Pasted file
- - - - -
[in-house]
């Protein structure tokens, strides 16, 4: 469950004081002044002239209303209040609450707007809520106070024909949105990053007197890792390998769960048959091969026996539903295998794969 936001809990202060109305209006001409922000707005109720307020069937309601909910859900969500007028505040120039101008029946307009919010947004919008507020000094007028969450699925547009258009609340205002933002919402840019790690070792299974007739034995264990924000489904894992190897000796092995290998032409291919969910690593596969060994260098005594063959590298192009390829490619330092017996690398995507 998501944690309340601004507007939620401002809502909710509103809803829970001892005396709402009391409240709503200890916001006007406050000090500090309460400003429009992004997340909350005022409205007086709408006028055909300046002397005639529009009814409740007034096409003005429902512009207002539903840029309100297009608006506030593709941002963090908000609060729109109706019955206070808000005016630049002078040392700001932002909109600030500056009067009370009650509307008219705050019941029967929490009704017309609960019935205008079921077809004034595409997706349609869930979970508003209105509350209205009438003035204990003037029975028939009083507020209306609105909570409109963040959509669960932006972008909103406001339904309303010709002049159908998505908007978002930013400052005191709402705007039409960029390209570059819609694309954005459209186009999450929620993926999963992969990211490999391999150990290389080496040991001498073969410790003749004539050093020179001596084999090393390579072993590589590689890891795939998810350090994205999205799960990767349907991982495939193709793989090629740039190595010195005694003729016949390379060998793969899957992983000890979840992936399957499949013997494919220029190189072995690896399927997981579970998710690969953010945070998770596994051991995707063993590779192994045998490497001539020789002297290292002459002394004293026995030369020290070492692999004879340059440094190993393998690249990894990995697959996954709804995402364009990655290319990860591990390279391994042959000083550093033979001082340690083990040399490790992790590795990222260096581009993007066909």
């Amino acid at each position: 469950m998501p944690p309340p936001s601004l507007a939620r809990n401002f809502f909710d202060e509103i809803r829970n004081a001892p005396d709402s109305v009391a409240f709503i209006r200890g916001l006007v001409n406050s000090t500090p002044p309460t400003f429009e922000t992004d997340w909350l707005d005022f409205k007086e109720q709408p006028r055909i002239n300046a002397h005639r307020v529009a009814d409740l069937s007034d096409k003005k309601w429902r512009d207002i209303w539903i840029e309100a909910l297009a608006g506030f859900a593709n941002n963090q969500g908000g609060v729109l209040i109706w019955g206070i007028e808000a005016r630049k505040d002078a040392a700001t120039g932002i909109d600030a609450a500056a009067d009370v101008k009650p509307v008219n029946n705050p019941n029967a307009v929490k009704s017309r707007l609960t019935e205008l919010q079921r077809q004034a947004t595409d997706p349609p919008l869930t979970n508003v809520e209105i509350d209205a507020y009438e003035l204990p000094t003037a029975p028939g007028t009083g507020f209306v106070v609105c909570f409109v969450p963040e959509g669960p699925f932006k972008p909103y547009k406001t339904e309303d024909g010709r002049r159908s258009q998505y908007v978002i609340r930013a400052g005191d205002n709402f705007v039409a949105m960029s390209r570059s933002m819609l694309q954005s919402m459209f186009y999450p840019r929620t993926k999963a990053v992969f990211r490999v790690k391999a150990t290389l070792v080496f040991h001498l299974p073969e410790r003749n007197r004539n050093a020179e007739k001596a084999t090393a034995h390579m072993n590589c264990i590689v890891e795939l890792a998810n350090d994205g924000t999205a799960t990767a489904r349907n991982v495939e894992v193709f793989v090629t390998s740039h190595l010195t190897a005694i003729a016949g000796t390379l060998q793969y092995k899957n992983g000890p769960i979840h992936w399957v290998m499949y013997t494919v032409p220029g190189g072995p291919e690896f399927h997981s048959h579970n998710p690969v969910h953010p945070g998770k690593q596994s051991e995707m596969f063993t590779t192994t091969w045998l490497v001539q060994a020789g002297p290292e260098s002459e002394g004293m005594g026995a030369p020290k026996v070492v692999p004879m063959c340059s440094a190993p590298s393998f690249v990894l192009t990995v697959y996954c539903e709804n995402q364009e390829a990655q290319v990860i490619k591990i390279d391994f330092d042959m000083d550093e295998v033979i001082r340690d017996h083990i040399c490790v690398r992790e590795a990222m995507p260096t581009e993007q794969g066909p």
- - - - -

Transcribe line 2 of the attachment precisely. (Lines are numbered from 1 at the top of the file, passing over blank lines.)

């Protein structure tokens, strides 16, 4: 469950004081002044002239209303209040609450707007809520106070024909949105990053007197890792390998769960048959091969026996539903295998794969 936001809990202060109305209006001409922000707005109720307020069937309601909910859900969500007028505040120039101008029946307009919010947004919008507020000094007028969450699925547009258009609340205002933002919402840019790690070792299974007739034995264990924000489904894992190897000796092995290998032409291919969910690593596969060994260098005594063959590298192009390829490619330092017996690398995507 998501944690309340601004507007939620401002809502909710509103809803829970001892005396709402009391409240709503200890916001006007406050000090500090309460400003429009992004997340909350005022409205007086709408006028055909300046002397005639529009009814409740007034096409003005429902512009207002539903840029309100297009608006506030593709941002963090908000609060729109109706019955206070808000005016630049002078040392700001932002909109600030500056009067009370009650509307008219705050019941029967929490009704017309609960019935205008079921077809004034595409997706349609869930979970508003209105509350209205009438003035204990003037029975028939009083507020209306609105909570409109963040959509669960932006972008909103406001339904309303010709002049159908998505908007978002930013400052005191709402705007039409960029390209570059819609694309954005459209186009999450929620993926999963992969990211490999391999150990290389080496040991001498073969410790003749004539050093020179001596084999090393390579072993590589590689890891795939998810350090994205999205799960990767349907991982495939193709793989090629740039190595010195005694003729016949390379060998793969899957992983000890979840992936399957499949013997494919220029190189072995690896399927997981579970998710690969953010945070998770596994051991995707063993590779192994045998490497001539020789002297290292002459002394004293026995030369020290070492692999004879340059440094190993393998690249990894990995697959996954709804995402364009990655290319990860591990390279391994042959000083550093033979001082340690083990040399490790992790590795990222260096581009993007066909």